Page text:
Welcome to Racerhead, and Happy Halloween to everyone. That means I get to break out the Evel Knievel costume and bicycle and ride around my neighborhood entertaining the kids with some wheelies on my sweet bike. Or maybe I will put the old Team Tamm gear on and go as Tom Carson in the mid-eighties. And there's always the option of going as "Tall Ricky" with some of his old riding gear, or Art Eckman with my yellow shirt, blue blazer, and old ESPN 2 microphone flag…. If you're doing something moto-related, or you just are moto-related, please send us your costumes to email@example.com and we will share them.
As far as racing goes, we have one left this weekend for the AMSOIL Grand National Cross Country Series, presented by Maxxis: the grand finale Ironman GNCC in Crawfordsville, Indiana. FMF KTM factory rider Kailub Russell already has the title on lockdown, but he could get an unprecedented 10th win on the season. He was part of the winning U.S. Trophy team at the International Six Days Enduro (ISDE) in Spain and could cap off a banner year with a win in Indiana. You can watch the Ironman GNCC live on Sunday, beginning at 1 p.m. ET, on www.racertv.com.
Beyond that, there hasn't been a whole lot going on. With Red Bull Straight Rhythm finishing up last Saturday with a bunch of KTMs on the podium, led by Marvin Musquin (450) and Shane McElrath (250) and the one electric Alta we mentioned here last week just missing out. Josh Hill guided the nearly silent bike to an impressive debut, knocking out Suzuki 250 rider Kyle Cunningham in a best-of-three match-up. What the Alta lacked in noise it more than made up for in hype, as the bike proved that you can have a lot of fun and still go pretty damn fast on a bike you fuel up with an extension cord. With battery technology evolving rapidly, I can only imagine these electric bikes getting better and better.
Let's get into the news of the week.
Straight Up (Jason Weigandt)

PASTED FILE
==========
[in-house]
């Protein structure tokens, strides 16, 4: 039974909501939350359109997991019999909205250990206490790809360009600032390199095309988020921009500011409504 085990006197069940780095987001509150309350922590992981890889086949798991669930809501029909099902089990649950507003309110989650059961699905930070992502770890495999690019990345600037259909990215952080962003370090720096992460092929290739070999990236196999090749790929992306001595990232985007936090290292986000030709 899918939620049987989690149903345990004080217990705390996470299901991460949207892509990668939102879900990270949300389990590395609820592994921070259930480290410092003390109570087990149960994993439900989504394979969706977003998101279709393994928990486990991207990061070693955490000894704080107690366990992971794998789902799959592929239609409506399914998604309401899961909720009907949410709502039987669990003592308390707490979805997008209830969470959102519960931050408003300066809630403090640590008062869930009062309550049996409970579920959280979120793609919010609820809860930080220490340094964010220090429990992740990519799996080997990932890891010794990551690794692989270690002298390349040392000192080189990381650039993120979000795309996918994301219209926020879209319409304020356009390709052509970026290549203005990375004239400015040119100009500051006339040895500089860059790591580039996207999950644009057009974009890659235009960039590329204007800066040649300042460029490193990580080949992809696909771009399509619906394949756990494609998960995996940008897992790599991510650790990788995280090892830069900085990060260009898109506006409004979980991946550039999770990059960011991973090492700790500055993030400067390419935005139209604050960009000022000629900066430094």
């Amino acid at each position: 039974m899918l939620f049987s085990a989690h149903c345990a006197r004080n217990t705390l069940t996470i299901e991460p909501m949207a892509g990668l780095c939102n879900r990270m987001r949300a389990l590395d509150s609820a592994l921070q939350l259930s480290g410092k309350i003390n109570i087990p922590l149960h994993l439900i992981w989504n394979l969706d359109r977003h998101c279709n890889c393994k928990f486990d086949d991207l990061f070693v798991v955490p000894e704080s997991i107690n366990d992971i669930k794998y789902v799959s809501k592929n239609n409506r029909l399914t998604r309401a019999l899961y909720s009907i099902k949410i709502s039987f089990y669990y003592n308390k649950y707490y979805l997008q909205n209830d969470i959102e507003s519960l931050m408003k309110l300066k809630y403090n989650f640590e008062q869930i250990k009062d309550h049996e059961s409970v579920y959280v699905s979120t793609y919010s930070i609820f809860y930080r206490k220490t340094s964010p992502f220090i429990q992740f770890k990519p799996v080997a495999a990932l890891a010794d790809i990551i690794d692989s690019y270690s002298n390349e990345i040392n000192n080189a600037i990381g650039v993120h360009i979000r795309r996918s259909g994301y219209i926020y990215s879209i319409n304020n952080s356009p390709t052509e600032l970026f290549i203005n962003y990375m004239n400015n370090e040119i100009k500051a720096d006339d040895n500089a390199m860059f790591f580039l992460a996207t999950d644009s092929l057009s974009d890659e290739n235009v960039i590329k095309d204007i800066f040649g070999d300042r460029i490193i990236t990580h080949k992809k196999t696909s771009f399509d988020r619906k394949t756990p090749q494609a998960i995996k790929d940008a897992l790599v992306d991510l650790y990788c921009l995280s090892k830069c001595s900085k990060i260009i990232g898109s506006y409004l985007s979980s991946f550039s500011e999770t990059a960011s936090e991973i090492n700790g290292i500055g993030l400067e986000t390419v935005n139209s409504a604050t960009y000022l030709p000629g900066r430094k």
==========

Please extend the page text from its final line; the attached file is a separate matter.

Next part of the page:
When Red Bull first announced that Straight Rhythm would become a real event in 2014, I was pumped and intrigued. We’d never seen anything like it. What was going to happen? When the 2015 event added Ken Roczen and Ryan Dungey to the entry list—to challenge 2014 winner and returning-from-suspension James Stewart—I was pumped and intrigued. What was going to happen? But after seeing the 2016 rider list, I was far less pumped. Roczen passed, Stewart has gone MIA, and no other big names signed up to fill those shoes. After the first two years, I really thought Red Bull was onto something here. Now, in year three, I was left wondering if this event was going to stick around at all.
Luckily, this year’s race turned out pretty good. The racing was much closer this year; nearly every run in the semifinals and finals came down to the final jumps—and some of them were photo finishes. Track builder Jason Baker and company have learned a lot through the first two years of the event, and I think the track was much more even than the first editions. Dragon’s backs were removed from the course, and I think that tightened things up, because some dudes are willing to huck those and some aren’t, and in a race like this, one obstacle can make all the difference. Seemed like this year’s track was more basic, and that helped the racing. Simply, a rider could just charge harder and scrub bigger to make up time.
Shane McElrath was the best example of this, as he looked only so-so all day before teammate Jordon Smith put him against the ropes by winning the first of their semifinal races. That lit the fire in McElrath, who charged harder in the next two races to edge his new Troy Lee Designs/Red Bull KTM teammate. All day, Mitchell Oldenburg had been logging the fastest Lites times, but McElrath finally beat those times in the semifinal while eliminating Smith. In the final, McElrath kept the heat on and beat Oldenburg to take the win. Shane finished second at the event last year to Malcolm Stewart (who missed this year’s race due to a big-money deal in Holland).
Josh Hansen was also really good, beating Ryan Dungey straight-up in a run. Dungey dug deep the next two times, pushing harder and coming back to eliminate Hansen. I bet Dungey was happy to have his factory bike and motor in the whoops, where he did most of his damage on Hansen.
The big names weren’t there, but we finally saw the event as it was intended. Some close racing, some upsets, some gimmicks. Dungey would be the favorite against Marvin Musquin in just about any race—even including the SMX Cup and Monster Energy Cup on consecutive weekends, where Dungey bested his teammate each time—but Marvin was better than him all day and night in this unique event. If points and championships were on the line, maybe that’s not good, but this isn’t a championship event, it’s just for fun (although I believe Marvin collected $20,000 for his victory).